by Greg Naylor February was an eventful month for U.S. financial markets, as conflict in the Ukraine rattled investors and news from China continued with worries about corporate defaults spreading and measures of credit risk continued to elevate. The U.S. stock market did manage to reverse its losses of January, while bonds moved slightly higher. Here is what happened in the capital markets, by the numbers:
Stocks & Bonds
In February the U.S. stock market recovered its January losses, and then some. International stocks did the same, while bonds continued to move higher. Unseen in the data below is the volatility in many commodities and emerging markets, which so far has not overly affected the U.S. financial markets. By the numbers:
|S&P 500 Total Return||MSCI EAFE||BarclaysAggregateBond||Unadjusted CPI|
Commodities & Currencies
After declining slightly in January, NYMEX crude rose 6.08% in February. This reflected, at least in part, fears of a Russian supply disruption due to Ukraine conflict. Russia is one of the world’s top oil producers, on par with Saudi Arabia and the United States. Also fuelled by concerns of military conflict, gold gained 6.6%, adding to its January gains and closing up about 9.9% year-to-date. The dollar index declined 1.81%, giving up its gains of January to close nearly flat for the year.
The Department of Commerce released its second estimate of 4th quarter GDP. They estimated that the economy grew at a 2.4% annual rate in the month of January, lower than the 3.2% estimate that was initially released. The effects of the sequester continued to subtract from growth, as did a relative slowdown in residential construction. The construction slowdown was likely due to both higher mortgage rates and a particularly difficult winter. It remains to be seen whether this will have a material effect on the U.S. financial markets.
The unemployment rate ticked up to 6.7% in February, from 6.6% in January. Total nonfarm payroll employment rose by 175,000, weaker than the monthly average of the previous year (189,000). Long-term unemployment and involuntary part-time employment (i.e. those who are working part-time only because they cannot find full-time work) both remain at historically high levels.
The Institute for Supply Management had continued good news, reporting that February’s manufacturing PMI was 53.2, up from January’s 51.2. A reading above 50 indicated economic expansion.
The National Association of Realtors (NAR) reported that the annual rate of existing-home sales in January fell by 5.1% from January 2013. This likely shows the effects of rising mortgage rates as well as a challenging winter (or as we call it in Minnesota, ‘early spring’). The national median price rose from the prior year by 10.7% to $188,900. Foreclosures and short-sales, as a percentage of overall sales, were at 15%, a slight uptick from December.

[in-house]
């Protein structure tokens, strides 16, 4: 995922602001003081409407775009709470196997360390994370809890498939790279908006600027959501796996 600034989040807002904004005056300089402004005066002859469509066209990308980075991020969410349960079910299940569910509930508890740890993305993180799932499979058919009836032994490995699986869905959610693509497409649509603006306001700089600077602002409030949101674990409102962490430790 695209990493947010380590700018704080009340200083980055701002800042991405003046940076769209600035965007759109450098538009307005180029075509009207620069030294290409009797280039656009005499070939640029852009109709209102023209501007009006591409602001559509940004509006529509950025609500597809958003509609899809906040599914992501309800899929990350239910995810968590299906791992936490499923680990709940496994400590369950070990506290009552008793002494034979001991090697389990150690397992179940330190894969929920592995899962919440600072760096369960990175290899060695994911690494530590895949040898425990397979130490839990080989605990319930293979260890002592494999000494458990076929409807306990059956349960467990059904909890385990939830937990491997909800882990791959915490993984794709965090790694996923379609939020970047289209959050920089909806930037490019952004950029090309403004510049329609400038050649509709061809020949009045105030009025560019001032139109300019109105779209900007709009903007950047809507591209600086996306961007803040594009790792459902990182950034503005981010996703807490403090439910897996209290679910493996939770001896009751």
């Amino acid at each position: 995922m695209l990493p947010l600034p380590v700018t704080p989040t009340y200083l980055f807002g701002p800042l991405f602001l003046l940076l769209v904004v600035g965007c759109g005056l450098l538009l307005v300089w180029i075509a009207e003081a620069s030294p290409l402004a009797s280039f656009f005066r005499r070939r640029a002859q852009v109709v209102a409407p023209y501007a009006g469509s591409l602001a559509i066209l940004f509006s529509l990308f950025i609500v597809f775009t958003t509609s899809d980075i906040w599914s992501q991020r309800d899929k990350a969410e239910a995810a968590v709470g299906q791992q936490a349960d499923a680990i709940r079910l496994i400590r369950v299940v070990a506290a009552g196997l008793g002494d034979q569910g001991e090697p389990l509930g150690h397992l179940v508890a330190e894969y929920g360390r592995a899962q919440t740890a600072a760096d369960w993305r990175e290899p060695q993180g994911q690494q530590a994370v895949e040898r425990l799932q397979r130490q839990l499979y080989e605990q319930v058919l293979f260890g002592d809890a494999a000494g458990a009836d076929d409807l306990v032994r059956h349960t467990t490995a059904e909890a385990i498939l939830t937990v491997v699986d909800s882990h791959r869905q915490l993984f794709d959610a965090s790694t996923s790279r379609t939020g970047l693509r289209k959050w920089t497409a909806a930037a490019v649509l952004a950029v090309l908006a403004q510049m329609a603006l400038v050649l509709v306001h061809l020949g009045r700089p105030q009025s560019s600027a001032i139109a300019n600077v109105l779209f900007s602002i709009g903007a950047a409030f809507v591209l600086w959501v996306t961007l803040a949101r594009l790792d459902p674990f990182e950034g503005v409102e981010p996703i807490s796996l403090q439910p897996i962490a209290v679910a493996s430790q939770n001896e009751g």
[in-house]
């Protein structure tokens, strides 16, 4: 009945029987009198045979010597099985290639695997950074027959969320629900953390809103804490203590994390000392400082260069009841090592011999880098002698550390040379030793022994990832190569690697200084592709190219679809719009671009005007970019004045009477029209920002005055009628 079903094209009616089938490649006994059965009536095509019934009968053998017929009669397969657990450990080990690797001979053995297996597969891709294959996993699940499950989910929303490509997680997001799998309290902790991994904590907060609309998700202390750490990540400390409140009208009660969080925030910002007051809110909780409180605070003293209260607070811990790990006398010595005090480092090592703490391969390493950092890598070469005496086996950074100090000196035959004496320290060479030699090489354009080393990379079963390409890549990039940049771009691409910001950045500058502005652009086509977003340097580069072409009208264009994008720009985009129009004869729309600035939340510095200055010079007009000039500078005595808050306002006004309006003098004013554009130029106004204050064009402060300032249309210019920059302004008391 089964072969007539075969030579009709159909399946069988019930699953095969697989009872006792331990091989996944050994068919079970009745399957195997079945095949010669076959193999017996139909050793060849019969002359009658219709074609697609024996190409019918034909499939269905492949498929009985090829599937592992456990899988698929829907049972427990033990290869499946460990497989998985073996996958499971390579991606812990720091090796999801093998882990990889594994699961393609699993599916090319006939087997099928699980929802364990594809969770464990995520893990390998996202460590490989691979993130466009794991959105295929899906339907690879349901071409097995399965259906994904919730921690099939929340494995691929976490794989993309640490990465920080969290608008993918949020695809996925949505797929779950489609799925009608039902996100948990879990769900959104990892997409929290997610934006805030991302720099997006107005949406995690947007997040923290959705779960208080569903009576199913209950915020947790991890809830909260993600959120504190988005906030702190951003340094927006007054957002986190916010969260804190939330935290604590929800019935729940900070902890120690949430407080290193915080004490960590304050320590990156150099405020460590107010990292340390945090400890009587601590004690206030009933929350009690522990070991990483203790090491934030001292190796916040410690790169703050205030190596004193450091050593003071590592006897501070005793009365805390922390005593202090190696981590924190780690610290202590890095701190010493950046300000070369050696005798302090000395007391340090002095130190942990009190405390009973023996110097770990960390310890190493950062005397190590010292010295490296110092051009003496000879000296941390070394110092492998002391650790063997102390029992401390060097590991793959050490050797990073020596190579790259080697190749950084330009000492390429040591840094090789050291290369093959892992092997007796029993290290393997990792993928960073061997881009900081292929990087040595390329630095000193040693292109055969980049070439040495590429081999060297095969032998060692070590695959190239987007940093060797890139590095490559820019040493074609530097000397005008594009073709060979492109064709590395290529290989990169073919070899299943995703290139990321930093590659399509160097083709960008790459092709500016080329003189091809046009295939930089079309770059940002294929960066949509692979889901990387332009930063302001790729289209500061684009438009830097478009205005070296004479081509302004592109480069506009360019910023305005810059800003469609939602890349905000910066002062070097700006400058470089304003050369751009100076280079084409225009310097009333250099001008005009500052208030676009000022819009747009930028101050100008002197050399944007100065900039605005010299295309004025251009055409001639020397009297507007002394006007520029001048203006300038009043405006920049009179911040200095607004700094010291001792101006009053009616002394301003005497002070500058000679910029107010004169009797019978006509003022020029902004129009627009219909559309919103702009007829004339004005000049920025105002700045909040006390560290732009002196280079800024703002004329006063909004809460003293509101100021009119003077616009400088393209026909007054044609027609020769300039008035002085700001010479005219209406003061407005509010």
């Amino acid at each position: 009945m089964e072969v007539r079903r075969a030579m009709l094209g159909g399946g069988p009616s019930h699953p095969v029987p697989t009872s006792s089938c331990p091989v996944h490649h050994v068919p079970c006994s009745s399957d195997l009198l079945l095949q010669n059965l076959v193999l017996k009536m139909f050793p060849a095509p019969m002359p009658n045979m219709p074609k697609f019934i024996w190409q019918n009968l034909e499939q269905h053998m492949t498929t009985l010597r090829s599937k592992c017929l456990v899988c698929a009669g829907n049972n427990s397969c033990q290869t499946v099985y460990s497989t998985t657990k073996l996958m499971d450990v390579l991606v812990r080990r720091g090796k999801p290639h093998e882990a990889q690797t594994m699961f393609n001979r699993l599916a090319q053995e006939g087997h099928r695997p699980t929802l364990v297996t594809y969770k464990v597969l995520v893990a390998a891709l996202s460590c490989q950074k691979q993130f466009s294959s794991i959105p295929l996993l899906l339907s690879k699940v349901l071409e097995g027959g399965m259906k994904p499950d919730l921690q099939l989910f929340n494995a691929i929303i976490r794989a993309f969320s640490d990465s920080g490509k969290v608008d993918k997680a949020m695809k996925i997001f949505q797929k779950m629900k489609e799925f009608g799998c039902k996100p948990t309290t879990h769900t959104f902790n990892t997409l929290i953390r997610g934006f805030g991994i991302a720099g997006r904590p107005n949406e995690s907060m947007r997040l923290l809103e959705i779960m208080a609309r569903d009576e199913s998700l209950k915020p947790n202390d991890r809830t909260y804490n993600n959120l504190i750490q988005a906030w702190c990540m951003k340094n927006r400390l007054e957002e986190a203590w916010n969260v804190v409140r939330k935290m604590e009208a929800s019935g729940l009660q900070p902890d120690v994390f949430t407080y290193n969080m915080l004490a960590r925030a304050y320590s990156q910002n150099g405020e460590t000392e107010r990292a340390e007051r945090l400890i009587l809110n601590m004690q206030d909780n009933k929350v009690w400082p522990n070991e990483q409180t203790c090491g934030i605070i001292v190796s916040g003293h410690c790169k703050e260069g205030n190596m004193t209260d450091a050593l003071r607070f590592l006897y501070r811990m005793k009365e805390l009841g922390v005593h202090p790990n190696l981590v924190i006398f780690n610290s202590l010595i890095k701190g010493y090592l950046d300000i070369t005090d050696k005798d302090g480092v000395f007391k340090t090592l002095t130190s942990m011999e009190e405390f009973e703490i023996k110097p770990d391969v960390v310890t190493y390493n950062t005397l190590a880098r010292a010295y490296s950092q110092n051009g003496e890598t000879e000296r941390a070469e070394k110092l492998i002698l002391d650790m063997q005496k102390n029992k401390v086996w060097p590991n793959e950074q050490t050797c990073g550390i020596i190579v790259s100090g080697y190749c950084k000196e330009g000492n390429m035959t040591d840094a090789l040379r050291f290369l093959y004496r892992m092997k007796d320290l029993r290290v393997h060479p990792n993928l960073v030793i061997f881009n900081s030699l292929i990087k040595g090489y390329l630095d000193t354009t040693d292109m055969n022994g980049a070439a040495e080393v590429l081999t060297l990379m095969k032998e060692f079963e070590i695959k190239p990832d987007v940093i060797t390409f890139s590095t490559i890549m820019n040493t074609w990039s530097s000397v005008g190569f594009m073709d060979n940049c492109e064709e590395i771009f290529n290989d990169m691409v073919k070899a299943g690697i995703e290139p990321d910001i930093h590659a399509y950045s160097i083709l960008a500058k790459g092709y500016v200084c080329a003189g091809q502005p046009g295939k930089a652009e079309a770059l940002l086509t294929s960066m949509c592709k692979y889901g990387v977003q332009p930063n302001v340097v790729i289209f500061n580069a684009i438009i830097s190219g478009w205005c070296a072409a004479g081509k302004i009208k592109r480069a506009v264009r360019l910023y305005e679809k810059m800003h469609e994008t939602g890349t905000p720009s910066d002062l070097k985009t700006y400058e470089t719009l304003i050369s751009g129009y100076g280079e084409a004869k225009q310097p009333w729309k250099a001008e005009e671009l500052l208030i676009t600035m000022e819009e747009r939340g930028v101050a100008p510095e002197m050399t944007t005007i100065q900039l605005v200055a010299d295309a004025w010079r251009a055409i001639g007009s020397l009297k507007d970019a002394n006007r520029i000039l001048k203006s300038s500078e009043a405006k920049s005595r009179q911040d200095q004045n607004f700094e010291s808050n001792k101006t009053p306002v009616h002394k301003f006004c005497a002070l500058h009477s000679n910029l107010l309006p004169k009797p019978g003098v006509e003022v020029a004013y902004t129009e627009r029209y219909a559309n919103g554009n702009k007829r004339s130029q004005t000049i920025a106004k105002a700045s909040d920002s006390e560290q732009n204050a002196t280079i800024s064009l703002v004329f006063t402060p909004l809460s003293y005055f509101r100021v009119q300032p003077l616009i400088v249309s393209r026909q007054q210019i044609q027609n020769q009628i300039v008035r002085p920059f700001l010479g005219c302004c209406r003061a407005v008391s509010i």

U.S. Financial Markets Summary
Year-to-date, optimism in the stock market has interacted with bad news from the Ukraine and China to cause volatility, but so far we have seen no large net changes in the S&P 500. Bonds, on the other hand, have been slowly regaining some of the ground they lose in 2013. Although we are not long-term bearish on the stock market, it has been quite a while since we have had a true correction, or even a bear market. One area of concern we are watching is risk premiums in China, which are rising rapidly. These are the prices that bond investors pay for insurance against bond defaults. We saw a similar increase in risk premiums in the U.S. credit markets prior to the financial crisis in 2008. The Chinese economy is structured much differently than the U.S. economy, but nonetheless, we are watching developments closely.
This material was prepared by Greg Naylor, and does not necessarily represent the views of Woodbury Financial or its affiliates. This information should not be construed as investment, tax or legal advice and may not be relied upon for the purpose of avoiding any Federal tax liability. This is not a solicitation or recommendation to purchase or sell any investment or insurance product or service, and should not be relied upon as such. The S&P500, MSCI EAFE and Barclays Aggregate Bond Index are indexes. It is not possible to invest directly in an index.
Investing involves risks and investors may incur a profit or a loss. Past performance is not an indication of future results. There is no guarantee that a diversified portfolio will outperform a non-diversified portfolio in any given market environment. No investment strategy can guarantee a profit or protect against loss in periods of declining values.
- www.standardandpoors.com – S&P 500 information
- www.msci.com – MSCI EAFE information
- www.barcap.com – Barclays Aggregate Bond information
- www.bloomberg.com – U.S. Dollar & commodities performance
- www.realtor.org – Housing market data
- www.bea.gov – GDP numbers
- www.bls.gov – CPI and unemployment numbers
- www.commerce.gov – Consumer spending data
- www.napm.org – PMI numbers
- www.bigcharts.com – NYMEX crude prices, gold and other commodities
- https://data.bls.gov/timeseries/LNS11300000 – Labor participation data
About Greg Naylor: Greg is a partner and co-founder of Fiat Wealth Management, an independent financial advisory firm in Long Lake, Minnesota. He has been investing for over 7 years and enjoys sports, reading, singing, and spending time with family. Greg is a 2004 graduate of the University of Minnesota and lives in South Minneapolis with his wife Kat.
Any opinions expressed herein are solely those of the author and do not in any way represent the views or opinions of any other person or entity.